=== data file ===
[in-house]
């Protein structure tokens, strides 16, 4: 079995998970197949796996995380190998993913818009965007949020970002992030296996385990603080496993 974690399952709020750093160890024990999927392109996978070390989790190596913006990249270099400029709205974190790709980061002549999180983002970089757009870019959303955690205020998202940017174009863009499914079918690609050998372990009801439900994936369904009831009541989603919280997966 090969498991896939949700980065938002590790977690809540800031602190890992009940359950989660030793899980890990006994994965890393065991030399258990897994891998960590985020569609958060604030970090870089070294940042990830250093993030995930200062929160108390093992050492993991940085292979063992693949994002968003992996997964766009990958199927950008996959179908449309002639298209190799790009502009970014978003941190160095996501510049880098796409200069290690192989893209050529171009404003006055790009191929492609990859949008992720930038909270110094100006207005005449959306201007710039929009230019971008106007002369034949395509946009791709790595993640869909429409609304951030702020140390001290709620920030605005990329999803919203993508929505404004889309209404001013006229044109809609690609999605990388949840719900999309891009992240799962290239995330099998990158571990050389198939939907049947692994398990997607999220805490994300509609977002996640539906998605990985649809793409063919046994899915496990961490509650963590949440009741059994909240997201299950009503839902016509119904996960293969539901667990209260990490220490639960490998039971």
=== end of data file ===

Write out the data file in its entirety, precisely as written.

[in-house]
């Protein structure tokens, strides 16, 4: 079995998970197949796996995380190998993913818009965007949020970002992030296996385990603080496993 974690399952709020750093160890024990999927392109996978070390989790190596913006990249270099400029709205974190790709980061002549999180983002970089757009870019959303955690205020998202940017174009863009499914079918690609050998372990009801439900994936369904009831009541989603919280997966 090969498991896939949700980065938002590790977690809540800031602190890992009940359950989660030793899980890990006994994965890393065991030399258990897994891998960590985020569609958060604030970090870089070294940042990830250093993030995930200062929160108390093992050492993991940085292979063992693949994002968003992996997964766009990958199927950008996959179908449309002639298209190799790009502009970014978003941190160095996501510049880098796409200069290690192989893209050529171009404003006055790009191929492609990859949008992720930038909270110094100006207005005449959306201007710039929009230019971008106007002369034949395509946009791709790595993640869909429409609304951030702020140390001290709620920030605005990329999803919203993508929505404004889309209404001013006229044109809609690609999605990388949840719900999309891009992240799962290239995330099998990158571990050389198939939907049947692994398990997607999220805490994300509609977002996640539906998605990985649809793409063919046994899915496990961490509650963590949440009741059994909240997201299950009503839902016509119904996960293969539901667990209260990490220490639960490998039971």